External Affairs

Mexico Is Awaiting the NAFTA Bomb Blast

The Mexican government faces the dilemma of abandoning negotiations or accepting a disastrous agreement that would deepen its subordination to the US.

US Republican presidential nominee Donald Trump and Mexico's President Enrique Pena Nieto arrive for a press conference at the Los Pinos residence in Mexico City, Mexico, August 31, 2016. Credit: Reuters/Henry Romero

US Republican presidential nominee Donald Trump and Mexico’s President Enrique Pena Nieto arrive for a press conference at the Los Pinos residence in Mexico City, Mexico, August 31, 2016. Credit: Reuters/Henry Romero

The renegotiation of the Free Trade Agreement of North America (NAFTA) has finally come to a decisive stage in which Mexico could receive a hard blow to its national sovereignty, leading to greater economic subordination. The eventuality that NAFTA may explode, however, seems likely in the fourth round of negotiations due to the fact that both Mexico and the US will have to deal with key factors that, among others, include labour standards, rules of origin and the permanence of chapter 19 on dispute settlement.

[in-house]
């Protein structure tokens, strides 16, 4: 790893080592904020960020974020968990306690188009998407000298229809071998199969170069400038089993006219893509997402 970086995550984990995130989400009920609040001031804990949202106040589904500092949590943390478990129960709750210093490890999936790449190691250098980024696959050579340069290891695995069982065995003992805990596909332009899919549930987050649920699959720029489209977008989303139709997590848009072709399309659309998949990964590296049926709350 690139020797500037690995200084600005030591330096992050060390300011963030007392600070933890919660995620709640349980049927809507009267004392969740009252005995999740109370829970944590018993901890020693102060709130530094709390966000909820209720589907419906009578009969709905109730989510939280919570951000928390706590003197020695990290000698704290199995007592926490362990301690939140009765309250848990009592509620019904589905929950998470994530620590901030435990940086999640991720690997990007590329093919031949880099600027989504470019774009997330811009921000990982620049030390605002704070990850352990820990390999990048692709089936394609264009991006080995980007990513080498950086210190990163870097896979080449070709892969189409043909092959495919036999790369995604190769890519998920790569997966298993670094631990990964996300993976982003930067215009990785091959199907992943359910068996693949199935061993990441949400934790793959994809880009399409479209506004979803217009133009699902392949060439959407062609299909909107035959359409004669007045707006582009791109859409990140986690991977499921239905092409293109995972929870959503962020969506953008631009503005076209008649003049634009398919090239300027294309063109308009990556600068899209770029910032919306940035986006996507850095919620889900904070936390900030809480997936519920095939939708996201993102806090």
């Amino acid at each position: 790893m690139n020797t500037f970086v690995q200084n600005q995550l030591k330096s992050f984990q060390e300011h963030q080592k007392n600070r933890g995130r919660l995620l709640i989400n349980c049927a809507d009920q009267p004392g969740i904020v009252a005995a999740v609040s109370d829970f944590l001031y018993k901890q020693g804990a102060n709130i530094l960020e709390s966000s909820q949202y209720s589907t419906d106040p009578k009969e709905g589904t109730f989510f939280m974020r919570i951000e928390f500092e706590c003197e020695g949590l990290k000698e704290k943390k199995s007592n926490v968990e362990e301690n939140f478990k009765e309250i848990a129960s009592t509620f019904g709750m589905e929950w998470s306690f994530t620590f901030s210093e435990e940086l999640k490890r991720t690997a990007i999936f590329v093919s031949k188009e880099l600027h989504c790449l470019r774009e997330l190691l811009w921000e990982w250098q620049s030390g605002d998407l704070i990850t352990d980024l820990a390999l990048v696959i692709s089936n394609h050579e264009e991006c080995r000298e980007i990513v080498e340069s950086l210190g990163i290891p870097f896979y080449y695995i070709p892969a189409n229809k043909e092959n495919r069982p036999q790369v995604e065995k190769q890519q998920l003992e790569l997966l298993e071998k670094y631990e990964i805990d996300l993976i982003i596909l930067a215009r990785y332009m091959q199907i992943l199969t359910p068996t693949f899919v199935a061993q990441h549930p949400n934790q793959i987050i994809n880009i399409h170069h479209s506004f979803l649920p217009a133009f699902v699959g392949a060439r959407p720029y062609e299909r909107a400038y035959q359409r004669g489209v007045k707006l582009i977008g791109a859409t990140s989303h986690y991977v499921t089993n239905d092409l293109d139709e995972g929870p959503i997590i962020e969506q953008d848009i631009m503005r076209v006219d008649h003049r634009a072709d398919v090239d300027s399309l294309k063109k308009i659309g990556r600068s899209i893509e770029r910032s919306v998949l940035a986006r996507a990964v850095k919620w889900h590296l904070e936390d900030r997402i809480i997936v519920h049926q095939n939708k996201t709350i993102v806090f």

With respect to labour standards, the US position maintains that the low wages in Mexico attract North American investment, which undermines the creation of jobs in the US. This affirmation is exact, since the wage gap between Mexico and the US is enormous, considering that the minimum hourly wages are $0.5 and $7.2 for each country respectively.

Nevertheless, the labour proposals of the US and Canada, according to the Mexican minister of the economy, Idelfonso Guajardo, do not include an increase in the minimum wage in Mexico, but only propose to respect the labour rights that are demanded by the World Trade Organization. These rights involve the freedom of collective rights, the elimination of forced and child labour, and the abolition of labour discrimination.